During the presidential election, Renhō claimed that she had given up her Taiwanese citizenship. However, reports emerged that her Taiwanese citizenship had not been properly renounced. In response to doubts regarding her legal status, she took steps to renounce her Taiwanese citizenship beginning in late 2016.[3]

In July 2017, the Democratic Party suffered a very poor showing in the Tokyo prefectural election. Some senior party members blamed the results, in part, on the ongoing questions surrounding Renhō's citizenship.[14] In response to these concerns, she provided evidence of her renunciation of Taiwanese citizenship at a press conference later that month.[3] Days after her press conference, and days following the resignation of former prime minister Yoshihiko Noda as party secretary-general, Renhō resigned as head of the party, stating that she had not shown sufficient ability to lead it.[15][16]

In the CDP (2017–)Edit

Dissatisfied with the ambiguous direction of the DP leadership post the 2017 election, Renho expressed interest in joining the new progressive Constitutional Democratic Party and had an exploratory talk with CDP leader Yukio Edano in mid-December.[17] She applied to join the CDP on December 26, 2017 citing the DP's lack of policy directions and the CDP's conversely clear policy directions.[18][19] The CDP admitted her into the party on December 28, 2017.[20][21]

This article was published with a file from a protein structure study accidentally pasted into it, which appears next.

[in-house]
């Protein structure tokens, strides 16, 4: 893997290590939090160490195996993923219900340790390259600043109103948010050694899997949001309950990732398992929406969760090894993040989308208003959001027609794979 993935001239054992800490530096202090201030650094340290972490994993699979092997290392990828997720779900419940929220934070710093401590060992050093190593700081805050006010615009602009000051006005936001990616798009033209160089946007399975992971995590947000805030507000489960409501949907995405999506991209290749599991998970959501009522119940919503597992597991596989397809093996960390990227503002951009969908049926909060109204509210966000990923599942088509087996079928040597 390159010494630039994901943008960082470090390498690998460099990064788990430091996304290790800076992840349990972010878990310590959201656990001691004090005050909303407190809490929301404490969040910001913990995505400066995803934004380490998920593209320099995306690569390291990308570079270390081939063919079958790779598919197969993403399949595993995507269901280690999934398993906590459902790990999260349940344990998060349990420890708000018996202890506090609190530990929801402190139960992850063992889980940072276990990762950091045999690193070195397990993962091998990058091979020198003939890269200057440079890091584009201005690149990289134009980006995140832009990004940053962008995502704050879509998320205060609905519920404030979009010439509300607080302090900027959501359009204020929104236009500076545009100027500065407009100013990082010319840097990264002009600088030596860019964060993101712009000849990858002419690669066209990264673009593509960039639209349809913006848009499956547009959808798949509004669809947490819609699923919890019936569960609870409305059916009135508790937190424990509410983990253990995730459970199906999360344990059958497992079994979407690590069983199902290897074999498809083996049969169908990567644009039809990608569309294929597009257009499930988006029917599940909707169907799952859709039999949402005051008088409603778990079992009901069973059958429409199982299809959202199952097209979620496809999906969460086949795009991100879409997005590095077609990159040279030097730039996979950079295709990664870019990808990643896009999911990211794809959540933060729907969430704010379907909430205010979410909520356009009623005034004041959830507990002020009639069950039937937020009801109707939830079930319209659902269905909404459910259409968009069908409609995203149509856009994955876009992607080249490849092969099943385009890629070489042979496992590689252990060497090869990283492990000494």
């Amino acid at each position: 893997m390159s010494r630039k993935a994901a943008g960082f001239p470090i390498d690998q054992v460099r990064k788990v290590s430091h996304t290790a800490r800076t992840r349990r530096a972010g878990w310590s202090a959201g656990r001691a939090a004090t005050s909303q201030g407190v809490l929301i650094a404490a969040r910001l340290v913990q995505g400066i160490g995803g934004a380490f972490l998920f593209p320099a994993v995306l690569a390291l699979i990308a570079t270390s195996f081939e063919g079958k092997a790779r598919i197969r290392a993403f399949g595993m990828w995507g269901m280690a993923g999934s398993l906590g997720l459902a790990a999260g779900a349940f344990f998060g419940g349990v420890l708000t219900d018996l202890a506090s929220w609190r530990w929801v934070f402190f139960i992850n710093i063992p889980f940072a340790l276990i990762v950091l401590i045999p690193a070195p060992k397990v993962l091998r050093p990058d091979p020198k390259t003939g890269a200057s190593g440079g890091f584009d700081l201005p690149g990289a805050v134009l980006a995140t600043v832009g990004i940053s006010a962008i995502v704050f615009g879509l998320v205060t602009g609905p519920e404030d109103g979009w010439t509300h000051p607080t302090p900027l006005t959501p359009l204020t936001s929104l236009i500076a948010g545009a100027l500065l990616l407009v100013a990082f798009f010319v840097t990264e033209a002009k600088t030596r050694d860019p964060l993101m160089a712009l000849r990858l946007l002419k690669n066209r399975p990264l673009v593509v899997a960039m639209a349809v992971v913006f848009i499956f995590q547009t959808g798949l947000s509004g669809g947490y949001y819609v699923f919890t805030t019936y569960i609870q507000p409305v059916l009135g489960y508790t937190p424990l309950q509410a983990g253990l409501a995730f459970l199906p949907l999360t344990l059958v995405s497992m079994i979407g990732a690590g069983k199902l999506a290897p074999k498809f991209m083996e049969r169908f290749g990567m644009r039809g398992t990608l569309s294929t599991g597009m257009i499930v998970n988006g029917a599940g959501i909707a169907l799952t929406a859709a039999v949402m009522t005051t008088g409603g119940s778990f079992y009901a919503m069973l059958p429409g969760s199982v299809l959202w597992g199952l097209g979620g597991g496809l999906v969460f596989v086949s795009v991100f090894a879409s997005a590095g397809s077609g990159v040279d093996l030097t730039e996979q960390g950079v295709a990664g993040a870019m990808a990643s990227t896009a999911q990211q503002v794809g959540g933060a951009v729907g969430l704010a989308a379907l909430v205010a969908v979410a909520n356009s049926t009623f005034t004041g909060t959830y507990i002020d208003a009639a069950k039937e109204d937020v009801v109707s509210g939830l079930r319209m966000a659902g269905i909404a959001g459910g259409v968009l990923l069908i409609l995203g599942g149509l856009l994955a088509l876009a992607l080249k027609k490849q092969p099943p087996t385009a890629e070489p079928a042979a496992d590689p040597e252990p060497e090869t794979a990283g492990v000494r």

Renho married journalist Nobuyuki Murata (村田 信之, Murata Nobuyuki) in August 1993, and gave birth to fraternal twins Rin (a boy) and Suiran (a girl) in 1997; Rin went on to become a male "idol" performer.[22] The couple divorced by mutual consent in August 2020. According to her ex-husband, Renho proposed the divorce as she wanted to stay in Tokyo and continue her political work, while her husband wanted to move out of the city.[22][23] Following the divorce, her ex-husband told a television reporter that "our relationship hasn't changed; we just don't live together."[24]

Renho has two siblings, one brother who is one year older, and one brother who is two years younger.[25] Mark Chen, a Taiwanese politician and former Secretary-General of the Office of the President of the Republic of China, is a distant relative of hers.[26]


Renhō in 2008
  1. ^ "Birth Registration". British Embassy in Japan. Retrieved 10 June 2010.
  2. ^ "Renho Profile" (in Japanese). Official Renho Website. Retrieved 10 June 2010.
  3. ^ a b c "It's official ... opposition leader Renho is 100% Japanese". The Asahi Shimbun. 2017-07-19. Archived from the original on 2017-07-22. Retrieved 2017-10-10.
  4. ^ a b c d "Renho, Cabinet Profiles, Kan Cabinet (Formed 8 June 2010". The Japan Times. Archived from the original on 2011-06-23.
  5. ^ a b c Su, Joy (16 Aug 2004). "Japanese politician with roots in Taiwan latest media darling". Taipei Times. p. 3.
    Huang Tai-lin (17 Aug 2004). "President wants Ren Hou to be bridge". Taipei Times. p. 3.